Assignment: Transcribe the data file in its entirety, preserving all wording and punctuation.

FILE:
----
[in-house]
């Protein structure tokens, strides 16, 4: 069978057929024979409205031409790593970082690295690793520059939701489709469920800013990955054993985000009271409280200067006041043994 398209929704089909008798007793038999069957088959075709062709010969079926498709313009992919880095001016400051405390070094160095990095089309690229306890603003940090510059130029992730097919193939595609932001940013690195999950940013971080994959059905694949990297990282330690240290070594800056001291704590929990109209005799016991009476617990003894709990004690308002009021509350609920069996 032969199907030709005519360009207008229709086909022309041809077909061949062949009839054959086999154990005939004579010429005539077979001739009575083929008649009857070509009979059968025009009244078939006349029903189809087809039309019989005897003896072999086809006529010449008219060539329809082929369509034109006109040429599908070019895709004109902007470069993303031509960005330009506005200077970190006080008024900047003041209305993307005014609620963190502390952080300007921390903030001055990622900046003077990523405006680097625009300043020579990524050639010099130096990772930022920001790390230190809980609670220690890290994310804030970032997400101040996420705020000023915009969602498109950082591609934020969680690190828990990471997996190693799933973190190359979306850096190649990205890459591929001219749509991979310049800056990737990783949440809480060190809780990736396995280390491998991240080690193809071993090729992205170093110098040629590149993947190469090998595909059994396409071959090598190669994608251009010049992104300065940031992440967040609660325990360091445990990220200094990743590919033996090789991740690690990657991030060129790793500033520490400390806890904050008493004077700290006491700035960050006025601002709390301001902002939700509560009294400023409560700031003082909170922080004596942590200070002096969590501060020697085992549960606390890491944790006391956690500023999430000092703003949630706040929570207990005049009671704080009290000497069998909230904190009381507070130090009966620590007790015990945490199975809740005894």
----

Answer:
[in-house]
């Protein structure tokens, strides 16, 4: 069978057929024979409205031409790593970082690295690793520059939701489709469920800013990955054993985000009271409280200067006041043994 398209929704089909008798007793038999069957088959075709062709010969079926498709313009992919880095001016400051405390070094160095990095089309690229306890603003940090510059130029992730097919193939595609932001940013690195999950940013971080994959059905694949990297990282330690240290070594800056001291704590929990109209005799016991009476617990003894709990004690308002009021509350609920069996 032969199907030709005519360009207008229709086909022309041809077909061949062949009839054959086999154990005939004579010429005539077979001739009575083929008649009857070509009979059968025009009244078939006349029903189809087809039309019989005897003896072999086809006529010449008219060539329809082929369509034109006109040429599908070019895709004109902007470069993303031509960005330009506005200077970190006080008024900047003041209305993307005014609620963190502390952080300007921390903030001055990622900046003077990523405006680097625009300043020579990524050639010099130096990772930022920001790390230190809980609670220690890290994310804030970032997400101040996420705020000023915009969602498109950082591609934020969680690190828990990471997996190693799933973190190359979306850096190649990205890459591929001219749509991979310049800056990737990783949440809480060190809780990736396995280390491998991240080690193809071993090729992205170093110098040629590149993947190469090998595909059994396409071959090598190669994608251009010049992104300065940031992440967040609660325990360091445990990220200094990743590919033996090789991740690690990657991030060129790793500033520490400390806890904050008493004077700290006491700035960050006025601002709390301001902002939700509560009294400023409560700031003082909170922080004596942590200070002096969590501060020697085992549960606390890491944790006391956690500023999430000092703003949630706040929570207990005049009671704080009290000497069998909230904190009381507070130090009966620590007790015990945490199975809740005894």